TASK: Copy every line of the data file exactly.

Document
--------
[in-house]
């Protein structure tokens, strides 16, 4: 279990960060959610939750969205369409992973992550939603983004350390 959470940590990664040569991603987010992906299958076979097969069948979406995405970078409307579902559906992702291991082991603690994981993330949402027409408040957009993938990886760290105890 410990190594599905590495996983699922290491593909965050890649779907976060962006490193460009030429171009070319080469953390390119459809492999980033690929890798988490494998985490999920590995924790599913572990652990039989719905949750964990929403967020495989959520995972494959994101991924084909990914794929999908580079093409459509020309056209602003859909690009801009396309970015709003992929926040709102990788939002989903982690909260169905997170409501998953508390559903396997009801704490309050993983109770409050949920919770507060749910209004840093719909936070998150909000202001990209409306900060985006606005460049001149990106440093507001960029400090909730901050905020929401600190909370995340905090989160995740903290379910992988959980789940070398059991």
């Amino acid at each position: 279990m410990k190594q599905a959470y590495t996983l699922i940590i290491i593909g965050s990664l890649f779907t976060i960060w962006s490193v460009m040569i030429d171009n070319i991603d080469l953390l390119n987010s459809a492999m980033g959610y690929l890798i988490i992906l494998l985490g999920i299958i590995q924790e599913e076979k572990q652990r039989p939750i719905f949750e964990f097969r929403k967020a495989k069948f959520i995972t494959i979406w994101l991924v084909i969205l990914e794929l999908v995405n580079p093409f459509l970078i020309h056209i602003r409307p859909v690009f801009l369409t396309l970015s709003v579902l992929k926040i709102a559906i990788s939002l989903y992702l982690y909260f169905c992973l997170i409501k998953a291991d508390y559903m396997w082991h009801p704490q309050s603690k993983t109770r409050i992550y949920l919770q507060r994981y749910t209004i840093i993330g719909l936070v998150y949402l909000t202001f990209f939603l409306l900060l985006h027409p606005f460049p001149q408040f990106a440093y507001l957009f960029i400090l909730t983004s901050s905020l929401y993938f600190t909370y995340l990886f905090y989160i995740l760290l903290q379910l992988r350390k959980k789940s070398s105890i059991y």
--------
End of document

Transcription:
[in-house]
């Protein structure tokens, strides 16, 4: 279990960060959610939750969205369409992973992550939603983004350390 959470940590990664040569991603987010992906299958076979097969069948979406995405970078409307579902559906992702291991082991603690994981993330949402027409408040957009993938990886760290105890 410990190594599905590495996983699922290491593909965050890649779907976060962006490193460009030429171009070319080469953390390119459809492999980033690929890798988490494998985490999920590995924790599913572990652990039989719905949750964990929403967020495989959520995972494959994101991924084909990914794929999908580079093409459509020309056209602003859909690009801009396309970015709003992929926040709102990788939002989903982690909260169905997170409501998953508390559903396997009801704490309050993983109770409050949920919770507060749910209004840093719909936070998150909000202001990209409306900060985006606005460049001149990106440093507001960029400090909730901050905020929401600190909370995340905090989160995740903290379910992988959980789940070398059991």
């Amino acid at each position: 279990m410990k190594q599905a959470y590495t996983l699922i940590i290491i593909g965050s990664l890649f779907t976060i960060w962006s490193v460009m040569i030429d171009n070319i991603d080469l953390l390119n987010s459809a492999m980033g959610y690929l890798i988490i992906l494998l985490g999920i299958i590995q924790e599913e076979k572990q652990r039989p939750i719905f949750e964990f097969r929403k967020a495989k069948f959520i995972t494959i979406w994101l991924v084909i969205l990914e794929l999908v995405n580079p093409f459509l970078i020309h056209i602003r409307p859909v690009f801009l369409t396309l970015s709003v579902l992929k926040i709102a559906i990788s939002l989903y992702l982690y909260f169905c992973l997170i409501k998953a291991d508390y559903m396997w082991h009801p704490q309050s603690k993983t109770r409050i992550y949920l919770q507060r994981y749910t209004i840093i993330g719909l936070v998150y949402l909000t202001f990209f939603l409306l900060l985006h027409p606005f460049p001149q408040f990106a440093y507001l957009f960029i400090l909730t983004s901050s905020l929401y993938f600190t909370y995340l990886f905090y989160i995740l760290l903290q379910l992988r350390k959980k789940s070398s105890i059991y």